AMANPOUR: Saif, President Obama very explicitly gave your father an ultimatum and said cease fire, stop, and this won't happen. He then had to say that the attacks continue and the United States cannot sit idly by while a leader says that there will be no mercy. Why did your father continue the attacks in Benghazi? Why didn't he have a cease fire?
GADHAFI: First of all, our people went to Benghazi to liberate Benghazi from the gangsters and the armed militia. So if you -- if the Americans want to -- want to help the Libyan people in Benghazi, so go to Benghazi and liberate Benghazi from the militia and the terrorists. So do it.
AMANPOUR: My question, though, is, there is now missile strikes and an air attack against Libya. Will Colonel Gadhafi step down? Will he step aside?
GADHAFI: Step aside why? I mean, to step -- again, there's a big misunderstanding. The whole country is united against the armed militia and the terrorists. You asked -- simply, the Americans and other Western countries, you are supporting the terrorists and the armed militia. That's it.
AMANPOUR: Saif, will there be Libyan retaliation against, let's say, commercial flights around the Mediterranean or other targets?
GADHAFI: No, this is not our target. Our target is how to help our people in Libya, especially in Benghazi. Believe me, they are living a nightmare, a nightmare, really, a nightmare. They have no freedom, nothing under the rule of the armed militia.
So we urge the Americans either to go there themselves and help our people there or let the Libyan people help their brothers in Benghazi. But believe me, one day, you wake up and you will find out that you were supporting the wrong people. And you are being a big mistake with supporting those people. It's like the WMD in Iraq. It's another story.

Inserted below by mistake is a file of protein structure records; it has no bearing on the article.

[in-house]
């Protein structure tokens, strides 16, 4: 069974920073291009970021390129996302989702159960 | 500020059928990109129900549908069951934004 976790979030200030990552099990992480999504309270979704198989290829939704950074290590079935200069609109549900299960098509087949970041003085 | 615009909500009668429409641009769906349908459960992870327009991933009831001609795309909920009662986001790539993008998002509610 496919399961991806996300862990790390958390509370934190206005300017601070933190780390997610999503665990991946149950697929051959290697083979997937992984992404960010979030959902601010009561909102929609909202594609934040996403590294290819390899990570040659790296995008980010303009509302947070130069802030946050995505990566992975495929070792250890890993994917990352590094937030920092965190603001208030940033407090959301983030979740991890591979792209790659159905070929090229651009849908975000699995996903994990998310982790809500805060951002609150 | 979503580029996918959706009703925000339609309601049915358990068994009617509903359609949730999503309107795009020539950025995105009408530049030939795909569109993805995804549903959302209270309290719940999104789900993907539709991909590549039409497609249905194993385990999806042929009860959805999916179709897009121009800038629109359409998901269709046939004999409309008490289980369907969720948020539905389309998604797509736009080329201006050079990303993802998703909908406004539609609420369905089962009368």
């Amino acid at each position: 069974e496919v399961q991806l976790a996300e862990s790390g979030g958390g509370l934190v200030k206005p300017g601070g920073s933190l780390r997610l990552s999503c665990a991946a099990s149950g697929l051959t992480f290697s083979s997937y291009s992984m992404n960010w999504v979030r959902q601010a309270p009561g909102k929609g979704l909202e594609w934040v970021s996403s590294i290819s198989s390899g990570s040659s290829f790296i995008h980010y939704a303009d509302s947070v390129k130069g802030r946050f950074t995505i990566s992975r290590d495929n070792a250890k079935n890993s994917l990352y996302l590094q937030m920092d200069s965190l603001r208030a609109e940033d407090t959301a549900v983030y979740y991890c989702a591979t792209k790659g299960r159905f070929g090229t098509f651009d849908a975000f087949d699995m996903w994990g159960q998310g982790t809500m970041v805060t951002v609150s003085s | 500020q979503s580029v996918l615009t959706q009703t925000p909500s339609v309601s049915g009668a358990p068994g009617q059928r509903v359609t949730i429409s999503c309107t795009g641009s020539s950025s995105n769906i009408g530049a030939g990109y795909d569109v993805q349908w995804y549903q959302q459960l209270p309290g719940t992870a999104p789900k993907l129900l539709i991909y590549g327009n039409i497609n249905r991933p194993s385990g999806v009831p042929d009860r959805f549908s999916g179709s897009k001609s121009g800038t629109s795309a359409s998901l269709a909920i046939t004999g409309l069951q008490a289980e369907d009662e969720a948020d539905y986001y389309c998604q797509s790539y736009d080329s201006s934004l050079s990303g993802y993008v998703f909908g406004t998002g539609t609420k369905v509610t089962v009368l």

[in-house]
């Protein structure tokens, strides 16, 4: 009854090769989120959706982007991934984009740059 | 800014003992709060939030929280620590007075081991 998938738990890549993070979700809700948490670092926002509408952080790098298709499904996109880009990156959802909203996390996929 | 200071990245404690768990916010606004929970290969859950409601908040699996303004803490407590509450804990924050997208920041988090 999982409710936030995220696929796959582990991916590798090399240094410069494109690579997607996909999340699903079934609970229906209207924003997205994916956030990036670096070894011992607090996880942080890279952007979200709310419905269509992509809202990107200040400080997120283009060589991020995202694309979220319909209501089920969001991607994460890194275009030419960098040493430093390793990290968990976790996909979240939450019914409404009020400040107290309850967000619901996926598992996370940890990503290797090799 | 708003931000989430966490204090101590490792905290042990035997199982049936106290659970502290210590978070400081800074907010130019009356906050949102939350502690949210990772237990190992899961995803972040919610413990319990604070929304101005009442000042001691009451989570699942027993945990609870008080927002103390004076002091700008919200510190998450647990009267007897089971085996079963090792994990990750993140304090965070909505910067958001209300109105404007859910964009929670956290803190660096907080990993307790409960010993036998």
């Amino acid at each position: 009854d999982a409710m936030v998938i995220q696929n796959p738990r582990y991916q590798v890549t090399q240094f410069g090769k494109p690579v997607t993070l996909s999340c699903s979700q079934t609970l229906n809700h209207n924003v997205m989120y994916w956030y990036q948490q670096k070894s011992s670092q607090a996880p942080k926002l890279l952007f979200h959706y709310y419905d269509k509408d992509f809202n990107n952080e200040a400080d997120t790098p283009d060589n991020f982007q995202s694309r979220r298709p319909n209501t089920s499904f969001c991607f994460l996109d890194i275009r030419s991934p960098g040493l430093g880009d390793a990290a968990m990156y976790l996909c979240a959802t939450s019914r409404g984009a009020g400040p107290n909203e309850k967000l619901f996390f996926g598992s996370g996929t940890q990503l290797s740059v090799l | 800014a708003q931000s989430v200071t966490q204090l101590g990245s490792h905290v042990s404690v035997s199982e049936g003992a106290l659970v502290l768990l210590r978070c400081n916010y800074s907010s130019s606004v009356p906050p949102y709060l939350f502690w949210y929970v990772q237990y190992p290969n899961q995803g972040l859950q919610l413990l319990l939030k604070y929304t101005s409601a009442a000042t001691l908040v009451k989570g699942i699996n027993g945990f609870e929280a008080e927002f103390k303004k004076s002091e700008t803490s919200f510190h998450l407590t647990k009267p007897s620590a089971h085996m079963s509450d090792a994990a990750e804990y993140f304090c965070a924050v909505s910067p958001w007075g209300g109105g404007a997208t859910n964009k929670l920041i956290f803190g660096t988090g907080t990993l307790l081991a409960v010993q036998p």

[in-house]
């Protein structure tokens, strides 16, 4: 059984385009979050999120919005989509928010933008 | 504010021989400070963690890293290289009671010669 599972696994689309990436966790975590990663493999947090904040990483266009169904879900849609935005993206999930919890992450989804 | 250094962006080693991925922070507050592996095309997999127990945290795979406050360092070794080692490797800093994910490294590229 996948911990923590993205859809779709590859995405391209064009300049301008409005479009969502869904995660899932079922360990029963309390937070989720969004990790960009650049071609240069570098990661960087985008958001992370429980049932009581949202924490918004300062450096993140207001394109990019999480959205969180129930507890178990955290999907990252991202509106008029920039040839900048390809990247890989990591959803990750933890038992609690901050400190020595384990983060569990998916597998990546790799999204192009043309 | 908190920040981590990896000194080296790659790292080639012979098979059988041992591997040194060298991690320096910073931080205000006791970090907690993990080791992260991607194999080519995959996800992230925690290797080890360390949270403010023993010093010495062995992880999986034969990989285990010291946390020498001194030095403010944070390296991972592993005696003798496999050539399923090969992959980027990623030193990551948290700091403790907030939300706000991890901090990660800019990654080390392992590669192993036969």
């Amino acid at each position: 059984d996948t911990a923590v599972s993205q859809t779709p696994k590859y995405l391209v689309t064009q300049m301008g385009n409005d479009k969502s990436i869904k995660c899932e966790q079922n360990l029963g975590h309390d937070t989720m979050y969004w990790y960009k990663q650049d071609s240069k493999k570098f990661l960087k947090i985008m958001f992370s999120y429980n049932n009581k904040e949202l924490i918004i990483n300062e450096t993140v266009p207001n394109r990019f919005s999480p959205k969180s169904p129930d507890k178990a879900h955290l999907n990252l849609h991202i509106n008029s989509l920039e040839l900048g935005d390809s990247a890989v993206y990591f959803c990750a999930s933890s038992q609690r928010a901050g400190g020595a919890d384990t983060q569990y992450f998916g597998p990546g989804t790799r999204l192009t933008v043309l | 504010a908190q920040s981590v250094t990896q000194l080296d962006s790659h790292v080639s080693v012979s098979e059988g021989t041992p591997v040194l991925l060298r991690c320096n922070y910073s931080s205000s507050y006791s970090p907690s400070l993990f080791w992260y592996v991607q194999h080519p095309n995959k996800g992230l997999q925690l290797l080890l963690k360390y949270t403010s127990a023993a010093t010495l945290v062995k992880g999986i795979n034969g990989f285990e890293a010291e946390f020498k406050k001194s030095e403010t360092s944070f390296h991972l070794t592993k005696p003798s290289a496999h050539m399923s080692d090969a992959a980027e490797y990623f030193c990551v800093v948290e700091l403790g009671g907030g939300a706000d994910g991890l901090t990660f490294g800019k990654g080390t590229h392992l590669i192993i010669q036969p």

AMANPOUR: Saif al-Islam, thank you very much, indeed, for joining us from Tripoli.
GADHAFI: Thank you.
AMANPOUR: So that's the view from the Gadhafis in Tripoli. Let's go to eastern Libya, the rebel stronghold where ABC's Alexander Marquardt joins us live.
So what is the mood there where you are?
MARQUARDT: Good morning, Christiane. We are in Tubruq, in eastern Libya, where an opposition spokesman told us this morning that morale is sky high. They've been pleading for military intervention for weeks. They now feel that there's a level playing field, that the rebels will be able to push the Gadhafi forces out of the east, away from cities like Ajdabiya and Benghazi that have seen heavy fighting over the last few days. Eventually, they want to make their way to Tripoli, where they plan to oust Gadhafi.
We spoke with people on the streets. They're understandably very happy, thanking the coalition for what they've done, specifically France and the U.K., for introducing the resolution at the U.N. They believe that this intervention will lead to victory and eventually to a free Libya.
But with this change in tide comes a period of insurgency. The opposition spokesman said that this is the scary part, because of how illogical Gadhafi is and because of -- because of what he calls his thirst for blood.
AMANPOUR: Alex, thanks.
And now let's go to the capital Tripoli, again. That could soon be ground zero in this conflict. Moammar Gadhafi is there, and so is the BBC's Allan Little, who joins us now live.